MM: What’s something the Meredith community would be surprised to know about you?
Allen: I think they might be surprised to learn how profoundly they’ve affected me. Or how fortunate I feel to be back home, doing important work with thoughtful, important people. To do this job, you do have to love the work, but you really have to love the people. And I do.
Some might also be surprised to know how close I am to my family. My sister has always been my best friend. My mom and I talk every day. In fact, she’s here visiting with me as we speak.
MM: What did you gain from Meredith as a student that helps you in your role today?
Allen: As a student, I gained an ability to communicate. I am reminded of that all the time in my current role as president. Being able to write, speak, and most importantly: the confidence it takes to do so.
The confidence piece wasn’t something I realized in undergrad. But once I got to graduate school, I became aware of the incredible confidence I gained at Meredith when I found myself being one of the only women to speak up during class discussions. The professor would ask a question and I would look around to find that I was the only woman raising my hand.
It’s been really important to have that confidence to raise my hand when I want something or when I have something to say. Anytime I wanted to do something – be on a committee, take on a special project – I’ve raised my hand.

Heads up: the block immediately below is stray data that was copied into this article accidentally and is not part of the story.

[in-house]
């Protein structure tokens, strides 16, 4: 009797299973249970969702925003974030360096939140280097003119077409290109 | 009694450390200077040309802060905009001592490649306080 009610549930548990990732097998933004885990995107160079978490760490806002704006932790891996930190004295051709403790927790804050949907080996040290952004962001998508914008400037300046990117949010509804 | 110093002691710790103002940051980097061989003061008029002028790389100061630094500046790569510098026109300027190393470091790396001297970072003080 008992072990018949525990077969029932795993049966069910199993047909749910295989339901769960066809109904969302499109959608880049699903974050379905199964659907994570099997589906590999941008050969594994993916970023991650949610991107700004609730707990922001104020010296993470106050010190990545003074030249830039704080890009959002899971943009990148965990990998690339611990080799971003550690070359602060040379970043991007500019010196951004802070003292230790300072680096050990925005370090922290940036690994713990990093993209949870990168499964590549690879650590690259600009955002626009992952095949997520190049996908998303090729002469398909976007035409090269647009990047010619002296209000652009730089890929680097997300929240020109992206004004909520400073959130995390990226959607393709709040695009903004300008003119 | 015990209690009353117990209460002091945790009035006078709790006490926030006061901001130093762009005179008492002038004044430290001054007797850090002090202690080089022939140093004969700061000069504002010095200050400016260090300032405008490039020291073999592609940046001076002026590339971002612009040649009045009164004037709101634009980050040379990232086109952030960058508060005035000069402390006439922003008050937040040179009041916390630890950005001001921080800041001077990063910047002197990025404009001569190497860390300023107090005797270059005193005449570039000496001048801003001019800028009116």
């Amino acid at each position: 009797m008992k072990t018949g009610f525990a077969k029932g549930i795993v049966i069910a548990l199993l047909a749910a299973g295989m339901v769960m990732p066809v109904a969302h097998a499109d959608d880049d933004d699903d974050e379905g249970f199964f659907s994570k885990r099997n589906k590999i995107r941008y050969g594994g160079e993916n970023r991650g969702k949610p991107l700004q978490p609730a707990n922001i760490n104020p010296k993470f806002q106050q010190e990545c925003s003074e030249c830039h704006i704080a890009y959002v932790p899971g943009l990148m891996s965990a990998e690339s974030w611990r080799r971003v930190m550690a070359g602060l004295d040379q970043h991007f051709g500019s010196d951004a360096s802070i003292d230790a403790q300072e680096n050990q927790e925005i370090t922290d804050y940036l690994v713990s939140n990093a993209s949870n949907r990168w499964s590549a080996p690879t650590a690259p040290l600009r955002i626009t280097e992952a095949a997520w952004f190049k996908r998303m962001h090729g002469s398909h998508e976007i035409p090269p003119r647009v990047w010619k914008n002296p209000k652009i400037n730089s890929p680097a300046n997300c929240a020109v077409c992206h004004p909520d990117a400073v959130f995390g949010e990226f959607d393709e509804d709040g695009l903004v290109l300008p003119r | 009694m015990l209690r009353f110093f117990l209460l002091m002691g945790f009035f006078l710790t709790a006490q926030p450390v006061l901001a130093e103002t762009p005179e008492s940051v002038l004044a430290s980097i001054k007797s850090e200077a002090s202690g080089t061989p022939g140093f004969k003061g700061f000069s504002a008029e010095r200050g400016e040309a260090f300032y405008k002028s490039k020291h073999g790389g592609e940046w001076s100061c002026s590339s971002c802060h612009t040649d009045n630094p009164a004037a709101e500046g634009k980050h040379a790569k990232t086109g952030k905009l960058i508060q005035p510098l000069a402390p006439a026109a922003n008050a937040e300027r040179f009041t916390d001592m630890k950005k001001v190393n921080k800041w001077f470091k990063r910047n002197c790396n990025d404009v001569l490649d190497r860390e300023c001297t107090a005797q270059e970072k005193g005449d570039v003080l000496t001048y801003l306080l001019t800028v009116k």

So when people ask me, “How do you land a leadership role?” I always turn it around and ask them, “Have you tried raising your hand?”
MM: What has been your greatest challenge as president? And how did you overcome it?
Allen: What we’re going through right now has been my greatest challenge to date. COVID-19, race relations, uncertainties surrounding the remainder of the year, our nation, the election – these are difficult times for everyone, myself included.
By nature, I’m a fixer. When something is wrong, it’s my first instinct to step in and try to solve the issue. Unfortunately, everything is just so uncertain right now in regards to the virus. So living with the uncertainty is the hardest part of all this – which is nothing different than what everyone else is experiencing. The only difference is, as the president, I’m someone who has to make decisions.
This is the toughest time of anyone’s presidency at colleges and universities. It’s not just about being a leader, it’s about being a human being. We will all look back on things we said, the things we did, and we’ll be held accountable.
This time has offered us perspective that I don’t know we would have otherwise gained. Taking care of ourselves, taking care of each other, this time has called us to ask: how can we do this every day? And there’s a call to be bigger, do better, do more. That’s our challenge.
MM: How has this role shaped you as a leader? As a person?
Allen: The presidency has changed me as a person in multiple ways. When you’re in a role like this, people will look at the things you say and do in a different way than they would if you weren’t in leadership.
Some people are always willing to look at me with grace, and others, not so much. Some are always suspicious and skeptical, some are unrelentingly accepting, and then there are those really valuable people in the middle. Those people who are willing to tell you hard things you need to hear, but also willing to let you know when you get it right. Those are the ones who have shaped my leadership the most.